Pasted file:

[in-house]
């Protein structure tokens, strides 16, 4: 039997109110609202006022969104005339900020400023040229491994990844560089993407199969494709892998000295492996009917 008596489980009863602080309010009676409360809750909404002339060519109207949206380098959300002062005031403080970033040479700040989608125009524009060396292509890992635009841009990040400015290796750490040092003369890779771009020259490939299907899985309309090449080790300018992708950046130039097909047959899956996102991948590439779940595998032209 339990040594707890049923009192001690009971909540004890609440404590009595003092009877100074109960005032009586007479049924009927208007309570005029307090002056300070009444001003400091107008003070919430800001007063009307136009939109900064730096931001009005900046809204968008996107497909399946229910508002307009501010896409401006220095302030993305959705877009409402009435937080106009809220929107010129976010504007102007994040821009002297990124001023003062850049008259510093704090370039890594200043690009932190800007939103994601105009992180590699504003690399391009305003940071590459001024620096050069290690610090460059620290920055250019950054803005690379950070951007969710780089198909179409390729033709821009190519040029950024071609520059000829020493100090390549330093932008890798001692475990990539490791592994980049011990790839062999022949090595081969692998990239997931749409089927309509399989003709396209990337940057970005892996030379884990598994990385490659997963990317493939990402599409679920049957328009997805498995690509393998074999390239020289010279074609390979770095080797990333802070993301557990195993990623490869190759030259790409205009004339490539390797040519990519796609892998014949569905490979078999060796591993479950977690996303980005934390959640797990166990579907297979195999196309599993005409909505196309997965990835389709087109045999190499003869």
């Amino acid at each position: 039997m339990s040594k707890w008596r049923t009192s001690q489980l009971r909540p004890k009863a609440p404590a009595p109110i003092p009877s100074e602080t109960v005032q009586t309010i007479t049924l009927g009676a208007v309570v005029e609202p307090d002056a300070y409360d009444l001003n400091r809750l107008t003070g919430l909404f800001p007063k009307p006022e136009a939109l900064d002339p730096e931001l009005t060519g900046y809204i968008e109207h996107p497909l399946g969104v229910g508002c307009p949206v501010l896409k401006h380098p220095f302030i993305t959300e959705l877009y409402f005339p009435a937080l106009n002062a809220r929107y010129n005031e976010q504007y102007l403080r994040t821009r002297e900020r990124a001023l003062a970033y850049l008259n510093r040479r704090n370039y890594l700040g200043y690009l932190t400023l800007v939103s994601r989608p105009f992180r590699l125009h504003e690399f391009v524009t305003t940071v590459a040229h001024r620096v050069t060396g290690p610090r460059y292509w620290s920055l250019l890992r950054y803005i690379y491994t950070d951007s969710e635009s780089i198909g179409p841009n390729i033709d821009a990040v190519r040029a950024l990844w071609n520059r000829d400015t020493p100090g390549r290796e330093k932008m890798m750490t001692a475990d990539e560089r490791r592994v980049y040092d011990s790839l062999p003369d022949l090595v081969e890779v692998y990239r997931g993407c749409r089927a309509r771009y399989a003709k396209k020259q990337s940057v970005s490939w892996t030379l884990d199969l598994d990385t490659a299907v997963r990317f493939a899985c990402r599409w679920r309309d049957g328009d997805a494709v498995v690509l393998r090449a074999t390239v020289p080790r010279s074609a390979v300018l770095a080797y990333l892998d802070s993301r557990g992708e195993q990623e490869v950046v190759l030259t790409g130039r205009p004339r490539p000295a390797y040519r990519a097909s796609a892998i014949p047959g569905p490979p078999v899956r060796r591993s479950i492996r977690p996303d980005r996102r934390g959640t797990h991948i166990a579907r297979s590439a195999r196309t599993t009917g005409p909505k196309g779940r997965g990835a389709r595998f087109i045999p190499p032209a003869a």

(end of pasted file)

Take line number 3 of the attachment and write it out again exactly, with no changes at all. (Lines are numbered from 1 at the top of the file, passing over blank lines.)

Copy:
């Amino acid at each position: 039997m339990s040594k707890w008596r049923t009192s001690q489980l009971r909540p004890k009863a609440p404590a009595p109110i003092p009877s100074e602080t109960v005032q009586t309010i007479t049924l009927g009676a208007v309570v005029e609202p307090d002056a300070y409360d009444l001003n400091r809750l107008t003070g919430l909404f800001p007063k009307p006022e136009a939109l900064d002339p730096e931001l009005t060519g900046y809204i968008e109207h996107p497909l399946g969104v229910g508002c307009p949206v501010l896409k401006h380098p220095f302030i993305t959300e959705l877009y409402f005339p009435a937080l106009n002062a809220r929107y010129n005031e976010q504007y102007l403080r994040t821009r002297e900020r990124a001023l003062a970033y850049l008259n510093r040479r704090n370039y890594l700040g200043y690009l932190t400023l800007v939103s994601r989608p105009f992180r590699l125009h504003e690399f391009v524009t305003t940071v590459a040229h001024r620096v050069t060396g290690p610090r460059y292509w620290s920055l250019l890992r950054y803005i690379y491994t950070d951007s969710e635009s780089i198909g179409p841009n390729i033709d821009a990040v190519r040029a950024l990844w071609n520059r000829d400015t020493p100090g390549r290796e330093k932008m890798m750490t001692a475990d990539e560089r490791r592994v980049y040092d011990s790839l062999p003369d022949l090595v081969e890779v692998y990239r997931g993407c749409r089927a309509r771009y399989a003709k396209k020259q990337s940057v970005s490939w892996t030379l884990d199969l598994d990385t490659a299907v997963r990317f493939a899985c990402r599409w679920r309309d049957g328009d997805a494709v498995v690509l393998r090449a074999t390239v020289p080790r010279s074609a390979v300018l770095a080797y990333l892998d802070s993301r557990g992708e195993q990623e490869v950046v190759l030259t790409g130039r205009p004339r490539p000295a390797y040519r990519a097909s796609a892998i014949p047959g569905p490979p078999v899956r060796r591993s479950i492996r977690p996303d980005r996102r934390g959640t797990h991948i166990a579907r297979s590439a195999r196309t599993t009917g005409p909505k196309g779940r997965g990835a389709r595998f087109i045999p190499p032209a003869a």